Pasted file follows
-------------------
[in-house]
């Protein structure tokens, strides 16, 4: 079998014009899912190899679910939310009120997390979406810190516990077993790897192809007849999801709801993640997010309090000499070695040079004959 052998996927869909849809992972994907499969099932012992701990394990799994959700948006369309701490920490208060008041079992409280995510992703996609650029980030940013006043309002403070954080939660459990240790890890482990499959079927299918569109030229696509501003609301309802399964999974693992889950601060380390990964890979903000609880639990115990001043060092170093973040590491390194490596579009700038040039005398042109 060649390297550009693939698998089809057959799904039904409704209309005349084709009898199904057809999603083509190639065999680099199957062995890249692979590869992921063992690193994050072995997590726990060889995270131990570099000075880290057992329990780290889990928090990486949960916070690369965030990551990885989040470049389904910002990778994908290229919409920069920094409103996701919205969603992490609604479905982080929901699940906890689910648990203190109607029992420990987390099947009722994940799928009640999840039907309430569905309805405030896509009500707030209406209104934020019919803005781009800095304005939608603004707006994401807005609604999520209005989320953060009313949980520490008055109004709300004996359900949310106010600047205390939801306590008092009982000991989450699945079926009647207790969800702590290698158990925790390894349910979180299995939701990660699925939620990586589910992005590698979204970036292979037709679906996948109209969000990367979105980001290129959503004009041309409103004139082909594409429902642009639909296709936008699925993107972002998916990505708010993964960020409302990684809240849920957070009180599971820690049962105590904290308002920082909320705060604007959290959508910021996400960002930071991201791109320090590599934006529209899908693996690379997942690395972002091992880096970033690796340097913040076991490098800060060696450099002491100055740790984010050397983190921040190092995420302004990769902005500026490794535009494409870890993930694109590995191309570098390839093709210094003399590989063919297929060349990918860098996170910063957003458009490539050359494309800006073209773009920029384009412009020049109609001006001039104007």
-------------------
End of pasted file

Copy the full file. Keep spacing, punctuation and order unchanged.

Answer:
[in-house]
């Protein structure tokens, strides 16, 4: 079998014009899912190899679910939310009120997390979406810190516990077993790897192809007849999801709801993640997010309090000499070695040079004959 052998996927869909849809992972994907499969099932012992701990394990799994959700948006369309701490920490208060008041079992409280995510992703996609650029980030940013006043309002403070954080939660459990240790890890482990499959079927299918569109030229696509501003609301309802399964999974693992889950601060380390990964890979903000609880639990115990001043060092170093973040590491390194490596579009700038040039005398042109 060649390297550009693939698998089809057959799904039904409704209309005349084709009898199904057809999603083509190639065999680099199957062995890249692979590869992921063992690193994050072995997590726990060889995270131990570099000075880290057992329990780290889990928090990486949960916070690369965030990551990885989040470049389904910002990778994908290229919409920069920094409103996701919205969603992490609604479905982080929901699940906890689910648990203190109607029992420990987390099947009722994940799928009640999840039907309430569905309805405030896509009500707030209406209104934020019919803005781009800095304005939608603004707006994401807005609604999520209005989320953060009313949980520490008055109004709300004996359900949310106010600047205390939801306590008092009982000991989450699945079926009647207790969800702590290698158990925790390894349910979180299995939701990660699925939620990586589910992005590698979204970036292979037709679906996948109209969000990367979105980001290129959503004009041309409103004139082909594409429902642009639909296709936008699925993107972002998916990505708010993964960020409302990684809240849920957070009180599971820690049962105590904290308002920082909320705060604007959290959508910021996400960002930071991201791109320090590599934006529209899908693996690379997942690395972002091992880096970033690796340097913040076991490098800060060696450099002491100055740790984010050397983190921040190092995420302004990769902005500026490794535009494409870890993930694109590995191309570098390839093709210094003399590989063919297929060349990918860098996170910063957003458009490539050359494309800006073209773009920029384009412009020049109609001006001039104007």